Search results: 3 posts match "D800e". Select title or scroll down to see posts.
Newest firstNewest   Oldest firstOldest   A to Z   Z to A
10.5 DX on FX.  3 December 2013.  10.5 D800e
Dec 3, 2013
  10.5, D800e  
3 Plants and 1 Dirty Sensor.  5 May 2015.  D800e Photography
May 5, 2015
  D800e, Photography  
Fuji vs Nikon (vs iPhone) for travel.  13 November 2016.  D800e Fuji X-Pro2 iPhone
Nov 13, 2016
  iPhone, D800e, Fuji X-Pro2  
10.5 DX on FX  3 December 2013  10.5  D800e 

Geek alert: If you don't own a slr I suggest you pass on lens discussions such as the following.

Nikon's 10.5 fisheye is a sharp and fast lens that captures a small space like no other DX lens. About the size of a 50/1.4d, there is always room for it in the bag. 

But being DX, it begs the question, how useful is it on a full-frame (FX) body? DX lenses, especially the shorter focal lengths, don't fill the FX frame. Some shave off this lens' built-in hood, but I'm a little hesitant to taking a saw to it. 

To test it, I tried it on a succulent's flower. Close focus is a very small 6 inches -- the smallest of any lens in my bag. You can almost touch what you are shooting and still get focus. 

Conclusion? I'm more than happy with the results on FX. Here are three images: the original (with the black outline), a light crop, and a heavy crop.  Hand-held at f/9, ISO 560, 1/60 sec. Click on each image to open it up in a separate window. 

Sml    Med    Big
A crop lens on a full frame sensor      
A crop lens on a full frame sensor      
A crop lens on a full frame sensor      
The same shot, cropped      
The same shot, cropped      
The same shot, cropped
3 Plants and 1 Dirty Sensor  5 May 2015  D800e  Photography 

Today I transplanted a few tomato plants and then cleaned the strawberry patch. Unfortunately the pillbugs have discovered my strawberries so I'm fighting them with weed block and keeping the plants clean of rotting material.

I've three shots today, a native geranium and two succulents. All taken with a 105 mm macro on a tripod.

I see three spots on picture 3 so I'm going to have to set aside some time to clean my sensor. Not fun, a little stressful even. One wrong move and well there you go. This will be my first time for the D800e but I've cleaned the D300 many times. I follow the Copper Hill tutorial and use their supplies. Copper Hill's website is pretty ugly but the information is reliable. 

I'm at chapter five in King Lear. Gloucester has just had his eyes gouged out, which I found very gruesome. According to my reading this part hasn't always been included in the play as for a time audiences found it too distressing. Indeed, the whole story is very very dark.
Fuji vs Nikon (vs iPhone) for travel  13 November 2016  D800e  Fuji X-Pro2  iPhone 

I like taking photos when I travel but what camera should I take? I know the key to a good photo is the person holding the camera but the tool matters. Some you want to use, some are a struggle. Every camera is a compromise. I started with a small Canon, then progressed through a series of ever-larger Nikons (plus lenses of course). Then I added an iPhone. And most recently I substituted a Fuji for the Nikon. So, have I achieved travel-camera nirvana? Or at least, am I happy with the Fuji?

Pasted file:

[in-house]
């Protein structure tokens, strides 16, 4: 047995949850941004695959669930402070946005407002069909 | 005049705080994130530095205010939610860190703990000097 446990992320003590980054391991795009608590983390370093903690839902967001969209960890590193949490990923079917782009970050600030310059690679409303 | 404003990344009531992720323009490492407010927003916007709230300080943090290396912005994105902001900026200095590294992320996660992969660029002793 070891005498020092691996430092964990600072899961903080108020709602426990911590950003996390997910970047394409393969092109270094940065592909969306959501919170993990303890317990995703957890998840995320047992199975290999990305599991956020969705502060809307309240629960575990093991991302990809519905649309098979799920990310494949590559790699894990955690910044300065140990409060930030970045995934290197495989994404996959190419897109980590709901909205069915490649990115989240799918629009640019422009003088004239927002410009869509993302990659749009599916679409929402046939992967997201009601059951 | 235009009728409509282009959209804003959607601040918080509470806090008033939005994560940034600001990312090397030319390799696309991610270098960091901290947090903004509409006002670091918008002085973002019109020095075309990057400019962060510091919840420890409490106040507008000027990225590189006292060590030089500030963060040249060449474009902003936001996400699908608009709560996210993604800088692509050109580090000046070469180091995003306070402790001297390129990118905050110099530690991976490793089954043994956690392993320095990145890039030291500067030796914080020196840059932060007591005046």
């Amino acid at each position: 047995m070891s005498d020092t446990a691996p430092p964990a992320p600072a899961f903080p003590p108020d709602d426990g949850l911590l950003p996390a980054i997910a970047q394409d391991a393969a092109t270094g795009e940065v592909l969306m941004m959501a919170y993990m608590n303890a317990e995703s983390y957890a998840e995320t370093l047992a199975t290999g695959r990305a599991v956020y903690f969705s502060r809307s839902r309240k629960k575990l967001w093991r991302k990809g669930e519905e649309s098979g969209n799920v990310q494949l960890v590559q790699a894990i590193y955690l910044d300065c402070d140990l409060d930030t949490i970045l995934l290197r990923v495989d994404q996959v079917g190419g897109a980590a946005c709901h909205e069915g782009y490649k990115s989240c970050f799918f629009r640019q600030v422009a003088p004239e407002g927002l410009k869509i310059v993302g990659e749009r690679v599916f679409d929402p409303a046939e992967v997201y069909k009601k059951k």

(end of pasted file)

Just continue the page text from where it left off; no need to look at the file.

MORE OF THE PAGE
Nirvana, no, but I like the Fuji for travel. It's a bit smaller than the Nikon and the pictures are good enough, though they lack the resolution and crop-ability of the D800e. So, I'm happy.

But there is another option, the iPhone (or equivalent). The Fuji is much bigger than a phone and it is much less automatic, and in daylight at f/8 well who can tell the difference? So I can see why most travelers just take a phone camera. But if you're thinking Fuji here are some of my observations:

Fuji plusses

  • The 16/1.4.
  • The body looks good and feels solid.
  • Control philosophy is mode free, intuitive. For ex, instead of a mode dial with, say, aperture priority on it, you just set the aperture to auto. Ditto with shutter. I don't care who they copied, it's brilliant.
  • Good quality yet inexpensive zooms.
  • Can transfer jpgs to phone, edit on phone, then post via an ftp client like Transmit. Awkward the first dozen times, then becomes robotic.
  • Smaller and lighter then Nikon.
  • Somewhat less conspicuous than Nikon.
  • In camera raw processing coupled with film sims is fun, generates post-able photos.
  • Quiet mechanical shutter. Silent e-shuttter.
  • E-shutter's speed, up to 1/32,000 sec, means you can shoot wide open in sunlight.
  • Setting aperture using an aperture ring.

Fuji minuses

  • Reliability. Damn it, early on I found a defective feature, a feature I didn't particularly care about except it behaved really badly so it sucked away some of my reliability expectations. And then, even though I didn't care about the broken feature, I sent the body into Fuji who looked at it but didn't care about that feature either so they returned it un-repaired. Update: Fuji fixed the problem with last week's 2.01 firmware. I'm even finding the now-working feature somewhat useful. Doesn't excuse the service though.
  • Fuji service.
  • Less resolution than Nikon so less crop-able shots.
  • Auto-iso doesn't offer Nikon's option to set iso relative to focal-length. This is really useful.
  • Nikon has better ergonomics: more comfortable to hold and shoot.
  • I have my Nikons set for back-button focus combined with AF-C+release priority. Fuji's AF-C is poor and the back button awkward so it just cannot do the same.
  • Not as small and light as an iPhone.
  • Not as inconspicuous as an iPhone.

I like the Fuji but it's not for everyone. It's less automatic, there are no scene modes, and its focus is on shooting raw then processing in camera. And video is not Fuji's forte at all. But I'm happy with the pictures.

I'm listening to David Gray's Please Forgive Me.